Doughnuts have long been a favorite Washington breakfast. Vendors sold the deep-fried dough in the Capitol during the 19th century, along with books, apples, and other souvenirs. Crullers cooked up debate both on and off the House Floor.
Pastries made their way into the House Chamber when a 1906 discussion about an agricultural appropriations bill devolved into a debate about dunkers. Conversation veered toward the benefit of a modern diet. “Only a few years ago they used to eat pie for breakfast and now they eat breakfast food,” said James Robert Mann, an Illinois Member, and the Chamber roared with laughter. He explained that the public had come to understand the nutritional value of cereals over confections. But New York Representative James Perkins stood up for sweets: “I would reply to the gentleman that the Pilgrim Fathers, the men who made this country great, the men who are responsible in large part for its greatness and development, ate doughnuts and pie.” “And pickles,” James Wadsworth of New York piped up, inexplicably. Mann countered that if contemporary citizens had the same lifestyle as the founders, a breakfast of doughnuts and pie would be fine, “but we do not live that kind of a life now.”
In 1911, reporting inconsistent treats at railroad restaurants across the country, the Washington Post joked that if the Interstate Commerce Commission refused to investigate, “there must be further regulatory legislation by Congress aimed at the proper supervision and control of the doughnut.” A 1933 article in the New York Times noted that some had proposed legislating the size of doughnut holes—but the reporter doubted that Congress would get around to the sinkers, given that the budget and farm relief came first.
The sinker has numerous origin stories, and versions of it were around in America’s colonial period. Many cultures around the world, including Native Americans, fried dough. Dutch settlers brought olykoeks, or “oily cakes,” to Manhattan. Handmade sweet rolls grew common around the country, and by 1830, doughnuts were seen to have a distinctly American flavor. Popularity spiked during World War I, when the Salvation Army fried them up for hungry U.S. troops in France.
Shortly after the war, cruller consumption cranked up. Adolph Levitt, a Russian immigrant and bakery owner, was credited with developing a doughnut-making machine in 1920, automating the process. Dunker sales kept a good pace during the Depression, because the high-calorie comfort food was low-cost enough that many could still afford it. As Mayflower Doughnuts, Levitt’s doughnut shop chain, grew, it kept customers interested with innovative advertising campaigns—including a congressional dunking contest.
Competitors in the 1939 tournament included New York Representatives Caroline O’Day, Hamilton Fish, and Matthew Merritt, Jennings Randolph of West Virginia, Clarence Brown of Ohio, Raymond Springer of Indiana, and Alabama Representatives Joe Starnes and John Sparkman. Mayflower Doughnuts provided lunch, piles of doughnuts, and bragging rights.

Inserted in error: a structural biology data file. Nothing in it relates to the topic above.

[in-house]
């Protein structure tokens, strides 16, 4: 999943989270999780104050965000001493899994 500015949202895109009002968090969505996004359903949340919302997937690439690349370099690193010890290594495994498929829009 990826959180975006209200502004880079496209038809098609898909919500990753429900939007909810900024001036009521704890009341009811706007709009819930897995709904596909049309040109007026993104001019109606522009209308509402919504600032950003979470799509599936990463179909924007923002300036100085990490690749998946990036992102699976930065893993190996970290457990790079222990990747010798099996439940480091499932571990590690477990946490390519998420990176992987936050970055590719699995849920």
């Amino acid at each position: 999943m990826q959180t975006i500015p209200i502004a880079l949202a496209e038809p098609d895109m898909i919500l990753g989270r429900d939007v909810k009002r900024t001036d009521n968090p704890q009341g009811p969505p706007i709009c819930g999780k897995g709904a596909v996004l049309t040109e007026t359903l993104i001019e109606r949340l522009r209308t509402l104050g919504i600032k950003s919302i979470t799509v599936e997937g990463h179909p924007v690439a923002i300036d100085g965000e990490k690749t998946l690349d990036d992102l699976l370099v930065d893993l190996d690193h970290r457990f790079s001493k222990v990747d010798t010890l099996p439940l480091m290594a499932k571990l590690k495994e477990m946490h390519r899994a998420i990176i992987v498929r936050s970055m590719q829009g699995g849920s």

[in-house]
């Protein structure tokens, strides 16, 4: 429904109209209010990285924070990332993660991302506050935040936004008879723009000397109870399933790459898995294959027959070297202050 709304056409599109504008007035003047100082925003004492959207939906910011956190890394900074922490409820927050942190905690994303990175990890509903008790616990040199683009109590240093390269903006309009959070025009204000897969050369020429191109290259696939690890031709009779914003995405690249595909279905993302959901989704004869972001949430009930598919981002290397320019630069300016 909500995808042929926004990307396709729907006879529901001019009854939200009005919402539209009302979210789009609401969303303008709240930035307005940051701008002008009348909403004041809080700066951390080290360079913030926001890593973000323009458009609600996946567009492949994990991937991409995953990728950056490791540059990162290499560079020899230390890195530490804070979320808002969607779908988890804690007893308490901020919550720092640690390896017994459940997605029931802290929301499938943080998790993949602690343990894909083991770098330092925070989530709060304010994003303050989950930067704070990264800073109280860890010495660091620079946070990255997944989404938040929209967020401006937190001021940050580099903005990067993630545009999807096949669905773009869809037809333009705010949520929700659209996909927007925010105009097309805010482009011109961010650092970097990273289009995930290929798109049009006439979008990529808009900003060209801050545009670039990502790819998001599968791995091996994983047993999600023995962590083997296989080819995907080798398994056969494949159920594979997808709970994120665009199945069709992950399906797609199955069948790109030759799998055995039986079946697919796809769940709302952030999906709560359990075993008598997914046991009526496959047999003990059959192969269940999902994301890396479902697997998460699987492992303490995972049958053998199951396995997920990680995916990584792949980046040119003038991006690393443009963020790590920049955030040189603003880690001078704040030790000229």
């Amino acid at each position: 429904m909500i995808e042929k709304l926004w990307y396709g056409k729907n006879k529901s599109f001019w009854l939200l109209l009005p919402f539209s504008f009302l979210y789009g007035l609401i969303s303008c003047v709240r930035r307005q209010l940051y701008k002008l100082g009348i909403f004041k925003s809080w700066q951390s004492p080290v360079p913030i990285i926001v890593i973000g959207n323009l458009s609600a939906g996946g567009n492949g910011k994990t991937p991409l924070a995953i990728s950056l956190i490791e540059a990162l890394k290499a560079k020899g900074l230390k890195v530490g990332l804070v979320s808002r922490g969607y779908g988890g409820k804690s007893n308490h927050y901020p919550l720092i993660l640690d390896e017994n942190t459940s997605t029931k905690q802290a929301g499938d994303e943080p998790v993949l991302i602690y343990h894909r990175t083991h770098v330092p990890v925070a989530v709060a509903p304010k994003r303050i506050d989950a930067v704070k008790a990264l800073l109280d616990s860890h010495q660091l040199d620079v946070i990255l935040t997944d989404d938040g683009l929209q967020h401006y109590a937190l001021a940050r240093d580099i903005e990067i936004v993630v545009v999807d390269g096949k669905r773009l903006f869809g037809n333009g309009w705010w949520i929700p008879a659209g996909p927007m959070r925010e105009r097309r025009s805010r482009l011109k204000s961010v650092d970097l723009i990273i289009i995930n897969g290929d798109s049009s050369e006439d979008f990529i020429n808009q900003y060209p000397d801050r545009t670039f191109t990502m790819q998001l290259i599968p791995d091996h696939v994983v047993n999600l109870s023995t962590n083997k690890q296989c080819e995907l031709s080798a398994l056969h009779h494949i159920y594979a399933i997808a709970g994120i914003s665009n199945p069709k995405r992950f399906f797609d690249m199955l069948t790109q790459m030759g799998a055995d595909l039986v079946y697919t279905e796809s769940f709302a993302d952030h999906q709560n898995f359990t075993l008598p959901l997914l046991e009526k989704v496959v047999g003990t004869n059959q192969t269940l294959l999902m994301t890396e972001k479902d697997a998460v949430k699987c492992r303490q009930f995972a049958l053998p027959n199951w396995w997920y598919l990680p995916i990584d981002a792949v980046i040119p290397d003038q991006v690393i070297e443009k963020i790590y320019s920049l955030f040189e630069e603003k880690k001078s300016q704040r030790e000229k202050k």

One photograph shows O’Day neatly tucking into a classic doughnut. She bit daintily, apparently taking care not to smudge her lipstick. On a plate next to her coffee is a powdered pastry, cut through with a fork. The photograph was altered by a newspaper staffer to show a dotted line leading from coffee mug to mouth, mapping the path of her dunk. Another photograph captured Fish and Randolph downing doughnuts and coffee, and clearly having a ball. Fish attempted the biggest possible mouthful, and Randolph leaned forward over his coffee as he swallowed, smiling. “‘Dunking’ Has Its Day on Capitol Hill,” the photograph was titled.
“Randolph was declared the winner for the amount of doughnuts and coffee consumed and for the fine way he handled the doughnuts without wetting his fingers,” the photo caption reported. His neat dunking skills answered the perennial challenge of how to scarf a sinker while staying spotless. The Representative’s prize was awarded in August at the New York World’s Fair, where private booths were available for guests “who like to dunk but object to being stared at,” the Seattle Daily Times reported. At the Mayflower Court of Dunking, the National Dunking Association presented Randolph with his trophy. Then the Congressman turned the tables and became a judge, evaluating the boys’ and girls’ world championship of dunking.
“In its democratic ethos, its optimism, and its assorted origins, it does seem rather quintessentially American,” author David A. Taylor wrote of the doughnut. As representatives of the country’s citizens, Members of Congress enjoyed one of their favorite foods.
Sources: Paul R. Mullins, Glazed America: A History of the Doughnut (Gainesville: University Press of Florida, 2008); David A. Taylor, “The History of the Doughnut,” Smithsonian Magazine (March 1998); Congressional Record, House, 59th Cong., 1st sess. (2 May 1906): 6277; Detroit Times, 4 May 1939; New York Times, 5 March 1933; Seattle Daily Times, 5 May 1939; Washington Post, 17 December 1877, 2 April 1911, and 2 August 1939.Follow @USHouseHistory